An acid attack victim begged police for help just three weeks before his ex-girlfriend allegedly attacked him, a court heard on Friday.
Mark van Dongen made a frantic 999 call telling an operator “something needs to be done”.
The 29-year-old accused ex-lover Berlinah Wallace, 48, of blackmail and also told a colleague she threatened to kill him if he left her.
But the police officer who met van Dongen told him that Wallace was “pleading” and not harassing him. PC Katie Bettel saw him on 3 September, 2015, the day after his 999 call where he begged for “something to be done” to stop Wallace hounding him.
He told an operator she was threatening to tell police he had downloaded child abuse images unless he met her and was making silent phone calls to his new girlfriend. He claimed Wallace was “blackmailing” him and suggested she needed to be sectioned after the end of their on-off five year relationship.
PC Bettel told a jury she looked through his phone but did not perceive the text messages she saw to be threatening but of a “pleading nature”. She told Bristol Crown Court: “I wouldn’t have said that they were harassing.”
She later visited Wallace to warn her to stop contacting van Dongen, and told her how police could trace the source of silent phone calls. She added: “She was particularly quiet at the beginning.
“She just let me speak. I would normally expect someone to try and give their account but she was pretty much silent.” She advised Wallace to contact her GP with help for depression and to contact the Citizens Advice Bureau for advice on sorting out bills, which van Dongen had previously taken care of.
Van Dongen’s colleague Colin Evans recalled being told that Wallace was violent and that he was “genuinely frightened” of her. He told the court he had seen scratch marks on van Dongen’s back when they were working on site together, and described his colleague as a “gentle giant.”
He said van Dongen also disclosed some details of his relationship and accused Wallace of being abusive. Evans told the court: “He said he met through a dating site an African woman.
“He came over and spent a night with her in Bristol and went back to his home country, the Netherlands. Then she phoned him and said she was pregnant. Being a decent guy he came back and moved in with her.
“He told me that after a few weeks of coming into the country and moving in, she told him she had miscarried. He said he was scared of her. She was violent and he no longer loved her.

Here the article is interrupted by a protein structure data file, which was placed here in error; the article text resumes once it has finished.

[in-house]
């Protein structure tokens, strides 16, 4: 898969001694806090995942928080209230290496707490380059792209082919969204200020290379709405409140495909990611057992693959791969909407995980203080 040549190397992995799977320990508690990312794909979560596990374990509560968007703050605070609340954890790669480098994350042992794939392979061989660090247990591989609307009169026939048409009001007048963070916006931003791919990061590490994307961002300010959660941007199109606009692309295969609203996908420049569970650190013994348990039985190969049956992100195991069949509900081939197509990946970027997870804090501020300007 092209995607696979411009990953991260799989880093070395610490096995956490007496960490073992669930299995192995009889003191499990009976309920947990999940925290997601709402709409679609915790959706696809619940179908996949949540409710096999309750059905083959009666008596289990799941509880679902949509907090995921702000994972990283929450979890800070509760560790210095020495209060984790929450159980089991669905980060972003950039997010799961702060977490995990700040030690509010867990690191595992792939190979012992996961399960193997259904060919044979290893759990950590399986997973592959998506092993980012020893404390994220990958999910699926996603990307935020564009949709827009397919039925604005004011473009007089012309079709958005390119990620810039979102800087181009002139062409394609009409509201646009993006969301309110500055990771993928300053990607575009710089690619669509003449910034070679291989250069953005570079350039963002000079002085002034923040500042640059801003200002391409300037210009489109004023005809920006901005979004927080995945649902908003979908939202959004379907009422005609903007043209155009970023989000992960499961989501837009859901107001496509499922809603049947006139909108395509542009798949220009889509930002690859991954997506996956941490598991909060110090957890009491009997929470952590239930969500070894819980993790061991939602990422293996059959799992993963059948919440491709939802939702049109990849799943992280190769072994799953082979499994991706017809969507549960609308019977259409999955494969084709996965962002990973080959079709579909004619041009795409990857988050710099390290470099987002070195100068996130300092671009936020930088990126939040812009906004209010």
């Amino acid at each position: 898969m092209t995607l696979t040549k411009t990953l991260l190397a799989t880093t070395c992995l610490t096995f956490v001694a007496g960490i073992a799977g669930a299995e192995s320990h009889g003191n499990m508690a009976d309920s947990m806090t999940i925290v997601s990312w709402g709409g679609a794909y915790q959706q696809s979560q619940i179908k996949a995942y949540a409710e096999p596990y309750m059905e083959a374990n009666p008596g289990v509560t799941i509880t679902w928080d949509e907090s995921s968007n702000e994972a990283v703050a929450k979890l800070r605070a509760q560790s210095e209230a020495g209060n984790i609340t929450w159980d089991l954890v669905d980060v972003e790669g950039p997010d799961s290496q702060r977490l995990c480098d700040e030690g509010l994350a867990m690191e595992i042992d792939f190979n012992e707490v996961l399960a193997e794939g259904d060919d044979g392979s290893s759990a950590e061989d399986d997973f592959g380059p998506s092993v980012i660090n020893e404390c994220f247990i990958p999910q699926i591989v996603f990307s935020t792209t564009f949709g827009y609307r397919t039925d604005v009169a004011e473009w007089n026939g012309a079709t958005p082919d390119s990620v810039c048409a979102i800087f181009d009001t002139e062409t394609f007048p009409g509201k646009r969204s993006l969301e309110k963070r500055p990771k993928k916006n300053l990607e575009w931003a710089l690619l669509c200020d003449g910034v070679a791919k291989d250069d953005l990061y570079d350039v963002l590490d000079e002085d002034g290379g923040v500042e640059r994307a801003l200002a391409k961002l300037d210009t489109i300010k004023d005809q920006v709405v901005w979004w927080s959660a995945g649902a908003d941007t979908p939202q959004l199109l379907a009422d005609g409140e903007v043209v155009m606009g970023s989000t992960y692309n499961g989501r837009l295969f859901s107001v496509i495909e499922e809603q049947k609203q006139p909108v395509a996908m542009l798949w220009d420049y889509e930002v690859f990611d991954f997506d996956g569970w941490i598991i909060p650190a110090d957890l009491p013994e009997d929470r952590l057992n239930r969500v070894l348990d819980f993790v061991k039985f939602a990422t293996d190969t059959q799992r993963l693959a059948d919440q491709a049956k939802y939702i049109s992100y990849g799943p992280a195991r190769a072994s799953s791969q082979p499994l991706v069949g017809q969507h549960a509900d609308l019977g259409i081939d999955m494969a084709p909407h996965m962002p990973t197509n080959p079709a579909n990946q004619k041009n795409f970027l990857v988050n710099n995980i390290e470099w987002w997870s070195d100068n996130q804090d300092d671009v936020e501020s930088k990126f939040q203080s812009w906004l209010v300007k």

“He used to say that she was abusive to him and on one particular occasion he pulled up his top and showed me various marks on his back.”
Evans described ten or 12 scratch marks, about four inches in length.
Wallace is accused of throwing sulphuric acid at van Dongen as he lay in bed at his Bristol flat.
Horrified witnesses said it looked as though clay had been poured over his body and he was left paralysed, unrecognisable and nearly blind.
Van Dongen later died by euthanasia after telling his family his life was no longer worth living. Wallace is accused of murdering him.
Fire experts said bedding at the scene of the attack had been “blackened” by corrosive fluid. Jeanette Morris recalled seeing a glass tankard on the floor with a small amount of clear liquid in it, and “a pair of jeans laid out on a towel that looked like they had been acid washed.”
She said: “There were signs in the bedroom of quite a lot of blackening on the bedding which was a sign of corrosive liquid. We used PH papers to test the bedding, the liquid in the bottle that was on the table and the glass that was on the floor.
“It was a highly acidic PH of 0-1 so very acidic. There was a couple of other splashes at the entrance to the bathroom of the same sort of substance.”
Paramedic Dean Carter said in a statement he knew there was “nothing they could do at the scene” to help Mark, and gave him gas and air to alleviate the pain until he could be taken to hospital.
“I clearly heard him tell a police officer that his ex-partner poured acid over him,” he said.
South African-born Wallace denies charges of murder and throwing a corrosive fluid with the intention to burn, maim, disfigure, disable or do GBH.
The trial was adjourned until Monday.